I would also like to tell you about the Karachay-Balkar felt carpets—kiyiz. Such carpets were made mostly by women. Working with felt was not easy: once it was rolled up, women were to felt them while at the same time pouring hot water on the material. The process could take up to several hours and it was both about communication and creativity—with ritual songs, feast, and games involved. I do not know if anyone owns this craft at such a high level now. I love the fact that these items are so difficult to make and that the process of their creation is closely connected with communication. Such carpets need to be stored in safe places and we should be proud of them. Moreover, the older the carpet or any other handmade item is, the more valuable they are. And I feel sorry that many do not understand it—I mean these craftswomen’s grandchildren or children, for example. Still, the greatest distance is something that separates one person from another. It is sad when carpets and other valuable items are thrown away or burned. Maybe it happens because of the desire to get closer to the ideal of cleanliness: why do we need a shabby handmade carpet when we can buy a new manufactured piece without the risk of blushing when receiving guests?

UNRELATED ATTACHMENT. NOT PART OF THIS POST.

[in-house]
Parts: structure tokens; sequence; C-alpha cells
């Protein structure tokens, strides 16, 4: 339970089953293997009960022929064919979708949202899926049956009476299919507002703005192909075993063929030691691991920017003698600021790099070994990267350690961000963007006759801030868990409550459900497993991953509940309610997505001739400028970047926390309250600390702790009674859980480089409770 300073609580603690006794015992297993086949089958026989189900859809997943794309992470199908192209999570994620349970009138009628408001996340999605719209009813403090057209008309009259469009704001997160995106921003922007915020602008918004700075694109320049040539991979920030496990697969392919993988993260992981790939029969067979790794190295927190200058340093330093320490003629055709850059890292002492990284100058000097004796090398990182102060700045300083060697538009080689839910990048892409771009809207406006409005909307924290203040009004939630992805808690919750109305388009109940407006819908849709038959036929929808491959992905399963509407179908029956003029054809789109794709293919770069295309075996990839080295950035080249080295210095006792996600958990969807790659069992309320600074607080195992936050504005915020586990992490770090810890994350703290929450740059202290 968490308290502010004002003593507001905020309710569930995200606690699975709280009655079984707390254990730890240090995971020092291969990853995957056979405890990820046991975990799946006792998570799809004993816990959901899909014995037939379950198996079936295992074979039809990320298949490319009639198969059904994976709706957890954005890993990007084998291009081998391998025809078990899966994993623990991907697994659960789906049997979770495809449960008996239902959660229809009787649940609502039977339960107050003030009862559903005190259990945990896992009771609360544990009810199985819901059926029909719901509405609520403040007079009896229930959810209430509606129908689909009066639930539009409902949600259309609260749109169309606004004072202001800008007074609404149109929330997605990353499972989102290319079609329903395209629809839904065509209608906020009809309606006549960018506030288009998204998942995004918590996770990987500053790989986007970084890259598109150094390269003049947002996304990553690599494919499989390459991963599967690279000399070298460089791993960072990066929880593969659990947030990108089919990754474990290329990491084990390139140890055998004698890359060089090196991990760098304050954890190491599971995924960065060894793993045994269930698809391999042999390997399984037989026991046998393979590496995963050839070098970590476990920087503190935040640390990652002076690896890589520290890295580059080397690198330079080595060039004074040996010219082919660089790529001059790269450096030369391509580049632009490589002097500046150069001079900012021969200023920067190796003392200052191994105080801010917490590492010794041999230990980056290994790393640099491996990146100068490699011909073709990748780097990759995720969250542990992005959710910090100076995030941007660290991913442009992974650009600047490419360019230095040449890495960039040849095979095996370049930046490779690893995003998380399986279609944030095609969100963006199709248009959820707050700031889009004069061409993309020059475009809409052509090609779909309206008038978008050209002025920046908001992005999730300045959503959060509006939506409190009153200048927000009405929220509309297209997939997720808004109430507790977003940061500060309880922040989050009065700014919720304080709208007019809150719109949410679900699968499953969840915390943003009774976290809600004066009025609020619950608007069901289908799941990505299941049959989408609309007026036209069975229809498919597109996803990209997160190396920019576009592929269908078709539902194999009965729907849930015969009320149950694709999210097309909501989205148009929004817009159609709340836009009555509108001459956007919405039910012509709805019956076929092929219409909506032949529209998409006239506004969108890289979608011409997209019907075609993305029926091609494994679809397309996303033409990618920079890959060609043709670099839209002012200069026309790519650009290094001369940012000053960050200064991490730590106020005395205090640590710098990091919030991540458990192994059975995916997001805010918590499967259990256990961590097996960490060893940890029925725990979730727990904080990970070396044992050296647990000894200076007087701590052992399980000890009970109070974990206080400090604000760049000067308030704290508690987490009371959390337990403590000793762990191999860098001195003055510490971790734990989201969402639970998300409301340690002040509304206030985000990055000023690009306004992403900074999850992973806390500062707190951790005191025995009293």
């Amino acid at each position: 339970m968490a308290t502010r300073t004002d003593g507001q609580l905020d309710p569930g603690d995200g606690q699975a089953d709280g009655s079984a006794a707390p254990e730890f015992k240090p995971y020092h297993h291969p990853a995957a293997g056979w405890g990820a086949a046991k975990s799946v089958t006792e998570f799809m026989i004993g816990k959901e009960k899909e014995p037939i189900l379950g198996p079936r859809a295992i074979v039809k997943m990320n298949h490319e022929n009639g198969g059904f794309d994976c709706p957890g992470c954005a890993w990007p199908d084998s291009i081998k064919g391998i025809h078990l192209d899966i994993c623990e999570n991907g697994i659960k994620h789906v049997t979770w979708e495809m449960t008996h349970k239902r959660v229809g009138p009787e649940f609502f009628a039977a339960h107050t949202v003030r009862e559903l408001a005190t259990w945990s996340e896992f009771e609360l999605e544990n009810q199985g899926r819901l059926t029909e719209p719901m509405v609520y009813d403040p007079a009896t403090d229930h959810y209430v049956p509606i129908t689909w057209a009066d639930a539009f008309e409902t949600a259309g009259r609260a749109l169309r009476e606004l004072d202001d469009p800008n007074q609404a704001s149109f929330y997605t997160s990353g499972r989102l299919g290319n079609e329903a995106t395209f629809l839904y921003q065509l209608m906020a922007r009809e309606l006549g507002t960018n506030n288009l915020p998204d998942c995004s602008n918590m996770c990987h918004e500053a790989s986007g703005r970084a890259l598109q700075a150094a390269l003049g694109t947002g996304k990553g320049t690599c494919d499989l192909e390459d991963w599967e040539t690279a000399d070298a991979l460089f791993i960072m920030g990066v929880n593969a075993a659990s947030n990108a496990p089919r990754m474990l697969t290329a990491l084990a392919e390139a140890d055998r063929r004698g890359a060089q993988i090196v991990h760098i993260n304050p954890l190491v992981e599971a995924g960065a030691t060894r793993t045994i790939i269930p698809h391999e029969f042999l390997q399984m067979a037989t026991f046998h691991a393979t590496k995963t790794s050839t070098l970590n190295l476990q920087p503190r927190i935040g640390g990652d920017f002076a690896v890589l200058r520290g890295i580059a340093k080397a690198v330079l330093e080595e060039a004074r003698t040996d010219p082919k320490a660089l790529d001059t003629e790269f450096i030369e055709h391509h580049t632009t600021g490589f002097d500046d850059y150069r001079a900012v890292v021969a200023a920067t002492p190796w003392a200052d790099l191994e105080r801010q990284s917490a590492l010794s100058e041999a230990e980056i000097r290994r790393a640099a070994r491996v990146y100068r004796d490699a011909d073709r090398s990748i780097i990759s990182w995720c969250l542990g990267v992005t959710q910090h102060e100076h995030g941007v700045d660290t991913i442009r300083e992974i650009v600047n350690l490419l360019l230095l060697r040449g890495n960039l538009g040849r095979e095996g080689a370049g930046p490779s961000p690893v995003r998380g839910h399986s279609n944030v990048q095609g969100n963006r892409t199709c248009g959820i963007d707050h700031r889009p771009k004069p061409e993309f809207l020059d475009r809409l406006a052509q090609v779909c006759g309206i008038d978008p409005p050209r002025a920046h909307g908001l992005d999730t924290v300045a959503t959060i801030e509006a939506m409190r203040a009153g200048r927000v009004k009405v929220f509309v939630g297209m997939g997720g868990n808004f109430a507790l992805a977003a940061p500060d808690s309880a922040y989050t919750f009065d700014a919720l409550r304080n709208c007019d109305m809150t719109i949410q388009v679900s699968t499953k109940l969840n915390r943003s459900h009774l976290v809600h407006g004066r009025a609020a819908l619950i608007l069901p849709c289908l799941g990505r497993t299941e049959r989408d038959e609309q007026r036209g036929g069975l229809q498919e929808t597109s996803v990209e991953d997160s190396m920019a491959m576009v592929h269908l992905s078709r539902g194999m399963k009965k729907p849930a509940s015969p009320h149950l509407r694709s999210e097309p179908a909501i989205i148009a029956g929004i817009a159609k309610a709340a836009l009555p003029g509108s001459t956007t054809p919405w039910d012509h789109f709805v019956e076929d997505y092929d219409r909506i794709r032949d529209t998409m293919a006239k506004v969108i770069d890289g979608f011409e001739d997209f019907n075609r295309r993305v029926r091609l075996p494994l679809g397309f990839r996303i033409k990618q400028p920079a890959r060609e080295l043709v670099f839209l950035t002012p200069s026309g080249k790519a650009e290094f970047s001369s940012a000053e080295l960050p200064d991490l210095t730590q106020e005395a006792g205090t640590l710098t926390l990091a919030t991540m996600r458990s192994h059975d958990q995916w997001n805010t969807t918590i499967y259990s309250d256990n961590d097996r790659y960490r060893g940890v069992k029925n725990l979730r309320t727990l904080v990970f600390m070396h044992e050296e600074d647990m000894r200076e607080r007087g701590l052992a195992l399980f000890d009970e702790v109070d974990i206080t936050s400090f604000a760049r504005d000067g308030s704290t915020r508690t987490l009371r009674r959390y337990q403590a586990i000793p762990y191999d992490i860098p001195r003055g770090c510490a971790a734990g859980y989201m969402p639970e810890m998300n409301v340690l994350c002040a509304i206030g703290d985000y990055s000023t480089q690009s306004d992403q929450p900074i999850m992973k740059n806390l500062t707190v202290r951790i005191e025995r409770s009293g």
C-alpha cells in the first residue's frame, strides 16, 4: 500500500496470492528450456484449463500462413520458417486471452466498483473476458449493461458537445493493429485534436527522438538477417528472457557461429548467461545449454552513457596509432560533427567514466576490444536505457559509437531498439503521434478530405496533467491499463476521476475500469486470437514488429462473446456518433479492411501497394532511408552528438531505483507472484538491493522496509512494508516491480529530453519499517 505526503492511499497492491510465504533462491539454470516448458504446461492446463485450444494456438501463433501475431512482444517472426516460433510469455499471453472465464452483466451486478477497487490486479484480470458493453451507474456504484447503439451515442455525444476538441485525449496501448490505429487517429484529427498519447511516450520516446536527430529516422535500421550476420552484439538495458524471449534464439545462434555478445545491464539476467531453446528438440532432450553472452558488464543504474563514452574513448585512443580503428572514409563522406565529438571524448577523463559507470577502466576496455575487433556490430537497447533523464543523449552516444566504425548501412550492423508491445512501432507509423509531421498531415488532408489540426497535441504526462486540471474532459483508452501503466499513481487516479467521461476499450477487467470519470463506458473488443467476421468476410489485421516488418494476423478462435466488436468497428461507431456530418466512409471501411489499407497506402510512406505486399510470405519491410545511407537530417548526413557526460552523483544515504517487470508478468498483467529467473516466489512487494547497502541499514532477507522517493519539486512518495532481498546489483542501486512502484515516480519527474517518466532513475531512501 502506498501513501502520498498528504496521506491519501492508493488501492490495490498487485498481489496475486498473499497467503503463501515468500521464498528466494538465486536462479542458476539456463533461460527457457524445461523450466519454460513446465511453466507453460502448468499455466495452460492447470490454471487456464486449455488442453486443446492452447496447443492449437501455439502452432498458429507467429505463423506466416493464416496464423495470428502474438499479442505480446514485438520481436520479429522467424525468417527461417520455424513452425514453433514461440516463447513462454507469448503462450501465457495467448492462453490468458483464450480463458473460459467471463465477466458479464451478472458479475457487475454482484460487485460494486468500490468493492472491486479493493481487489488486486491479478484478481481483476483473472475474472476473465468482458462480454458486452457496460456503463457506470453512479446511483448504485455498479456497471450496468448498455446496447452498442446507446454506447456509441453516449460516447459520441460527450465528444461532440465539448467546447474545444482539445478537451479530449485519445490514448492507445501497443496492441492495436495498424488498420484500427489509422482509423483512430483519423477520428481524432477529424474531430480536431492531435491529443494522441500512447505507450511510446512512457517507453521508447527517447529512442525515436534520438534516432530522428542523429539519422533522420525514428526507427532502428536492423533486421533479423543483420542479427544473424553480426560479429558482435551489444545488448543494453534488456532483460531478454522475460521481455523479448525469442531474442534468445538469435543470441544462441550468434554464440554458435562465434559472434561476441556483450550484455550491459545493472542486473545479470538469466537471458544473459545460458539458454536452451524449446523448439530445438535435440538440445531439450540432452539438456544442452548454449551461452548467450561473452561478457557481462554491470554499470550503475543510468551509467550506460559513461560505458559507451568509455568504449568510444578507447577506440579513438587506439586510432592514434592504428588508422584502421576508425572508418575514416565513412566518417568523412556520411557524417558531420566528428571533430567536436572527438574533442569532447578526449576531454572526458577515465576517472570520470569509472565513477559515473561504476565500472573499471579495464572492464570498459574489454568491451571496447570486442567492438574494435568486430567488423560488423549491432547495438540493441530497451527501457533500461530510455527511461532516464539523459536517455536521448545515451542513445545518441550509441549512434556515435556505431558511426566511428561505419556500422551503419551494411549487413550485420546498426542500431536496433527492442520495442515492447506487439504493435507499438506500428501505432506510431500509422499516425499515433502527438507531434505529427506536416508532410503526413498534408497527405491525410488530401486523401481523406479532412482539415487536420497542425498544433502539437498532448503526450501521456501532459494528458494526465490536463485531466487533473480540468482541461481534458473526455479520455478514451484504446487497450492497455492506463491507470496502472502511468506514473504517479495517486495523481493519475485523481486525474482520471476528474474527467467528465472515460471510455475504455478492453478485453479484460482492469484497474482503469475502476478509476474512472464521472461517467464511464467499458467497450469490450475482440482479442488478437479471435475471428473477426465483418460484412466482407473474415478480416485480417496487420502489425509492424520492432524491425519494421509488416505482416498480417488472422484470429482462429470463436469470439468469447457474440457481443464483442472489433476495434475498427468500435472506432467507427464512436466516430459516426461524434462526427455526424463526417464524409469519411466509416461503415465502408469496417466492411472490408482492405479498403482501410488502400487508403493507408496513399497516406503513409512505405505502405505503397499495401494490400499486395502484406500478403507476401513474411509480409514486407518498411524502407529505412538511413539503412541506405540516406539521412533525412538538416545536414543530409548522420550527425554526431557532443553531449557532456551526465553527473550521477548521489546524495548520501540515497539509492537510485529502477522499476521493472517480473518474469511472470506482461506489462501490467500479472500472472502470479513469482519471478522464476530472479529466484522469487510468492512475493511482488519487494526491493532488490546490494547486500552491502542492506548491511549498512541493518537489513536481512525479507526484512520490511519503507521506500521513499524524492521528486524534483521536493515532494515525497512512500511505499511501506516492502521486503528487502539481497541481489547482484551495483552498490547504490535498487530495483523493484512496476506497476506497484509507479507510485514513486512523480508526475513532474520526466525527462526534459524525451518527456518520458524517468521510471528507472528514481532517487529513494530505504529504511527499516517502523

Another fabulous item that I have is my grandmother's dowry chest. I use it to keep sketches or works that have not yet taken their final form. In future I would like to use this chest as a part of my exhibitions. Such objects are like threads that connect us to some places or people and I find them to be really important. Moreover, all of us, with all our disturbances, doubts, and confusion, actually need them—as something that could structure this inner chaos. So, both the chest, or, for example, a box my grandfather bought at an auction when he was young, play these roles. I am very much attached to these objects and feel that they reflect our lives and are able to speak for us. There are things we collect and cannot throw away because to some extent we tend to animate them.